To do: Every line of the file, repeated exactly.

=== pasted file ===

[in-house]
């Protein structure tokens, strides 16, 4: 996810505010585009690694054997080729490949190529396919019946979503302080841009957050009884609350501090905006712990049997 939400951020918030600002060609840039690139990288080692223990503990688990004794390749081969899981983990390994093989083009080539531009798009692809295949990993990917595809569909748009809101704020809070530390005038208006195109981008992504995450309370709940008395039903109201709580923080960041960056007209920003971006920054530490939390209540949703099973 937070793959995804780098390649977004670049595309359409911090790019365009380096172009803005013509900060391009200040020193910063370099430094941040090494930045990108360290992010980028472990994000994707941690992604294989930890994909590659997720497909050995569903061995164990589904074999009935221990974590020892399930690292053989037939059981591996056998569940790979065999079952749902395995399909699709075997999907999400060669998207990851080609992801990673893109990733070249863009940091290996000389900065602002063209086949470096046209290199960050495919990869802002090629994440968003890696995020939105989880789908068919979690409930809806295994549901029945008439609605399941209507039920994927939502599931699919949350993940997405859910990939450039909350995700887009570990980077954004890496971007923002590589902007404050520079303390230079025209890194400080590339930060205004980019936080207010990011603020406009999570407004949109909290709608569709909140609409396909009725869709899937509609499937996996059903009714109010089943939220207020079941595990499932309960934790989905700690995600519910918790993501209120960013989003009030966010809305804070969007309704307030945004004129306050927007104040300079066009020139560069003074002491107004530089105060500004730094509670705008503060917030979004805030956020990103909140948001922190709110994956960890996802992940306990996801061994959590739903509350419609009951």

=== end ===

[in-house]
């Protein structure tokens, strides 16, 4: 996810505010585009690694054997080729490949190529396919019946979503302080841009957050009884609350501090905006712990049997 939400951020918030600002060609840039690139990288080692223990503990688990004794390749081969899981983990390994093989083009080539531009798009692809295949990993990917595809569909748009809101704020809070530390005038208006195109981008992504995450309370709940008395039903109201709580923080960041960056007209920003971006920054530490939390209540949703099973 937070793959995804780098390649977004670049595309359409911090790019365009380096172009803005013509900060391009200040020193910063370099430094941040090494930045990108360290992010980028472990994000994707941690992604294989930890994909590659997720497909050995569903061995164990589904074999009935221990974590020892399930690292053989037939059981591996056998569940790979065999079952749902395995399909699709075997999907999400060669998207990851080609992801990673893109990733070249863009940091290996000389900065602002063209086949470096046209290199960050495919990869802002090629994440968003890696995020939105989880789908068919979690409930809806295994549901029945008439609605399941209507039920994927939502599931699919949350993940997405859910990939450039909350995700887009570990980077954004890496971007923002590589902007404050520079303390230079025209890194400080590339930060205004980019936080207010990011603020406009999570407004949109909290709608569709909140609409396909009725869709899937509609499937996996059903009714109010089943939220207020079941595990499932309960934790989905700690995600519910918790993501209120960013989003009030966010809305804070969007309704307030945004004129306050927007104040300079066009020139560069003074002491107004530089105060500004730094509670705008503060917030979004805030956020990103909140948001922190709110994956960890996802992940306990996801061994959590739903509350419609009951």